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Literature review: Economics problem for Climate
The “Ten Problems for Climate in the 2020s” booklet identifies ten relevant areas from very recent contributions put forward at academic level in the form journal articles, conference proceedings and students theses. Ten freely accessible internet references have been selected for each area and direct links are provided at the end of each chapter for own consultation. Our selected references do not intend to mirror ranking indexes nor establish novel classifications. On the contrary, they are meant to represent peer-reviewed, diverse and scientifically-sound case studies for vertical dissemination aimed at non-specialist readers. They will also be able to scoop even more references through the bibliography that is reported at the end of each selected reference.
Without further ado, these are the ten problems that we are going to introduce in this booklet:
- energy policies,
- machine learning,
- non-state actors,
- social sciences,
- green infrastructures,
- regional environments,
Each problem has its own dedicated chapter made of an introductory section, a short presentation of the ten selected references and a conclusions section.
The final chapter of this booklet will report the conclusions from each chapter again in order to provide a complete executive summary.
THE PROBLEM — Understanding climate change along with its economic dimension is a complex issue that involves climate science, economics and their interactions. Climate change will have devastating consequences for people already in poverty. Still, as an example, Greenland ice sheet disintegration is estimated to add only less than 5% to the social cost of carbon under alternative discount rates. The financial system is expected to play a major role in shaping the speed, timing and pace of a sustainable transition by mobilizing capital. Pushing firms and households to decarbonize through price signals will call for higher taxes, though. Novel frameworks are needed for answering how both climate and emissions impacts can be assessed, as well as uncertainty in social decision-making.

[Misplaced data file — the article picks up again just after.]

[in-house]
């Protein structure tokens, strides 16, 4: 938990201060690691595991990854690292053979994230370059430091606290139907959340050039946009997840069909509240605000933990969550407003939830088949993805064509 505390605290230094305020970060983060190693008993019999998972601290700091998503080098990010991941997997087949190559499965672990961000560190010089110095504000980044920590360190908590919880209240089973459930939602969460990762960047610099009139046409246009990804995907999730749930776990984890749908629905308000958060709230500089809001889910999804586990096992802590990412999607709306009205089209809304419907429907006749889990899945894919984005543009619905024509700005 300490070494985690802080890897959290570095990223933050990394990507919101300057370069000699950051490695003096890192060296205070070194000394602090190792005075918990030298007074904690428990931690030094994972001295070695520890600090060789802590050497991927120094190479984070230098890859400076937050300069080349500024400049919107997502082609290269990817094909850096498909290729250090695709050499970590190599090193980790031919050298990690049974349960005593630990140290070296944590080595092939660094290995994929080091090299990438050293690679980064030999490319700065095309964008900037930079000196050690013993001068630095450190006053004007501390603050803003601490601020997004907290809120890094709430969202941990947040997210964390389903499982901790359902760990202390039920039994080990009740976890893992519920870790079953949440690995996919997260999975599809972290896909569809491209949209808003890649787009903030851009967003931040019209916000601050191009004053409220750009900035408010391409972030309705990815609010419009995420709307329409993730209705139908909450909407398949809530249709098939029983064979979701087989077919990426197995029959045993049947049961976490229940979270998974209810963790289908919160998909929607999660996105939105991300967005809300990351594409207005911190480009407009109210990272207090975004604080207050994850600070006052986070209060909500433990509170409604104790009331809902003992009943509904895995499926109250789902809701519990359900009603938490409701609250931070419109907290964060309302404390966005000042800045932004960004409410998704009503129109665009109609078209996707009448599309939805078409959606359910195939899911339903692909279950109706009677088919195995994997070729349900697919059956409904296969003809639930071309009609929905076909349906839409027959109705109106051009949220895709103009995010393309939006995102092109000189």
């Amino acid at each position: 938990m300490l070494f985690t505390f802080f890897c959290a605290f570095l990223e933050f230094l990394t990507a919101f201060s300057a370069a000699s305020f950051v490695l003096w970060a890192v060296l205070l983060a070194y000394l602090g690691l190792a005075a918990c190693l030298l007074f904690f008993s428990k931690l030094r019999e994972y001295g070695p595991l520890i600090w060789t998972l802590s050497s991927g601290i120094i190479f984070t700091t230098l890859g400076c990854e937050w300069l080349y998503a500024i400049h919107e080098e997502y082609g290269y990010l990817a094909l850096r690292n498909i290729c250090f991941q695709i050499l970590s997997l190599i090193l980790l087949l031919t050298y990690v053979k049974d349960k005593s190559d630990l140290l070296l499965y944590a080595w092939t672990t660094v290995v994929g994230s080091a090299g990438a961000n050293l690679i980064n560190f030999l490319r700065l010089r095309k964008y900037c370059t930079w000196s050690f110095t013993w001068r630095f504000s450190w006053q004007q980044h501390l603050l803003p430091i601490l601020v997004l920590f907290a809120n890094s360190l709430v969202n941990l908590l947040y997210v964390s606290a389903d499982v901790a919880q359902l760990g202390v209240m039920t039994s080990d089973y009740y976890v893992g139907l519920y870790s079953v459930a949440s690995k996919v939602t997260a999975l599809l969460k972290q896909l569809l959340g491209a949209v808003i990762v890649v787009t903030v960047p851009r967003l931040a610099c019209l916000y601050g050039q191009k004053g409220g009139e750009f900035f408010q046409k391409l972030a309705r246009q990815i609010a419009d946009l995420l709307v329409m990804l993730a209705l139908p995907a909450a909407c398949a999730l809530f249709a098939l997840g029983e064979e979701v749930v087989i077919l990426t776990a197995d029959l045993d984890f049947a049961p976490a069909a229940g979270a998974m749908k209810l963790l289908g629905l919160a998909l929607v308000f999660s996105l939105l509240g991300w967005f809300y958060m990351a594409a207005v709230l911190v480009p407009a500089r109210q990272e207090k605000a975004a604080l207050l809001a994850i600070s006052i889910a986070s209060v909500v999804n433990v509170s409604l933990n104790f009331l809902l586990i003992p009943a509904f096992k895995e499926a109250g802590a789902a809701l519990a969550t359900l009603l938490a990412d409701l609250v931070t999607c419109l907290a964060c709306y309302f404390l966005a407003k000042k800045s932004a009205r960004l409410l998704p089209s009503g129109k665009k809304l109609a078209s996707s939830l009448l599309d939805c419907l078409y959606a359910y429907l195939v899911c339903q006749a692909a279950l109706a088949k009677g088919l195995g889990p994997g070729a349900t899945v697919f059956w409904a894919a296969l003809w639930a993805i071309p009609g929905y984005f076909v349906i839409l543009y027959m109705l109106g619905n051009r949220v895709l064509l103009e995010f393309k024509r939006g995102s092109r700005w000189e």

CASE STUDIES — … buy this booklet from Amazon …
CONCLUSIONS — The COVID-19 crisis is likely to have dramatic consequences for progress on climate change: fiscal recovery packages could entrench or partly displace the current fossil-fuel-intensive economic system. The carbon budget presents us with a climate issue that is different from that of long-term stabilization targets. The risk of Greenland ice sheet disintegration, although a major change in the earth system, would make a small further contribution to the overall social carbon cost. Complex systems science could offer flexible tools to analyze the relationship between the physical and the socio-economic system. All introductory economic textbooks conceptualize climate change as a problem of carbon emission’s negative externalities. Switzerland has almost stabilized its CO2 emissions already thanks to the combined effect of governmental policies and decided measures. Central banks mandates justify paying more attention to ethical distributional and environmental concerns, especially if policy choices have a significant potential impact. Since agriculture and forestry often compete for the same land input, there is some discussion regarding how policies in one of these sectors affects the other. The social cost of carbon shows notable increases when uncertainty components coming from climate and economic modeling are acknowledged but damage assessment could also be used as a basis for compensating victims.
TEN FREE REFERENCES FROM THE INTERNET — … buy this booklet from Amazon …
booklet updated on 13 Dec 2020, now on sale as version 1.1